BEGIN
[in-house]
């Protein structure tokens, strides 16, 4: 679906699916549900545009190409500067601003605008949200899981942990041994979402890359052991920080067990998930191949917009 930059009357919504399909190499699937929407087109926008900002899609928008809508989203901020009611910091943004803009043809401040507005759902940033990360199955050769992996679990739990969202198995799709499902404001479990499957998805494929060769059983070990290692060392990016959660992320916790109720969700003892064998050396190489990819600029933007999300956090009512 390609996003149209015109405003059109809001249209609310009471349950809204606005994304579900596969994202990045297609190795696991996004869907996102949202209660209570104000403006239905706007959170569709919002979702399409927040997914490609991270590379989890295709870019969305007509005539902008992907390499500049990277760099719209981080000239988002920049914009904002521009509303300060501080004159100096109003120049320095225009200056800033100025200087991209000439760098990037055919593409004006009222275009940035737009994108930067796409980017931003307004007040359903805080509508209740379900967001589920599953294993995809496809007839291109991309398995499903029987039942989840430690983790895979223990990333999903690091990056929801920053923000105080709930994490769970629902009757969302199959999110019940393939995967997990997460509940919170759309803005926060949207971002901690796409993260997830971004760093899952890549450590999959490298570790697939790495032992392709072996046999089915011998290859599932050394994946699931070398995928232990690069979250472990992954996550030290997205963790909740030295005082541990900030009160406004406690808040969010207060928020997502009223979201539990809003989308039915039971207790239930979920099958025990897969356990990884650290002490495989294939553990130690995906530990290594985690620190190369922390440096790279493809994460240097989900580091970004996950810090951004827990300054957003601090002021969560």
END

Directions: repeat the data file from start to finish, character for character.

[in-house]
């Protein structure tokens, strides 16, 4: 679906699916549900545009190409500067601003605008949200899981942990041994979402890359052991920080067990998930191949917009 930059009357919504399909190499699937929407087109926008900002899609928008809508989203901020009611910091943004803009043809401040507005759902940033990360199955050769992996679990739990969202198995799709499902404001479990499957998805494929060769059983070990290692060392990016959660992320916790109720969700003892064998050396190489990819600029933007999300956090009512 390609996003149209015109405003059109809001249209609310009471349950809204606005994304579900596969994202990045297609190795696991996004869907996102949202209660209570104000403006239905706007959170569709919002979702399409927040997914490609991270590379989890295709870019969305007509005539902008992907390499500049990277760099719209981080000239988002920049914009904002521009509303300060501080004159100096109003120049320095225009200056800033100025200087991209000439760098990037055919593409004006009222275009940035737009994108930067796409980017931003307004007040359903805080509508209740379900967001589920599953294993995809496809007839291109991309398995499903029987039942989840430690983790895979223990990333999903690091990056929801920053923000105080709930994490769970629902009757969302199959999110019940393939995967997990997460509940919170759309803005926060949207971002901690796409993260997830971004760093899952890549450590999959490298570790697939790495032992392709072996046999089915011998290859599932050394994946699931070398995928232990690069979250472990992954996550030290997205963790909740030295005082541990900030009160406004406690808040969010207060928020997502009223979201539990809003989308039915039971207790239930979920099958025990897969356990990884650290002490495989294939553990130690995906530990290594985690620190190369922390440096790279493809994460240097989900580091970004996950810090951004827990300054957003601090002021969560």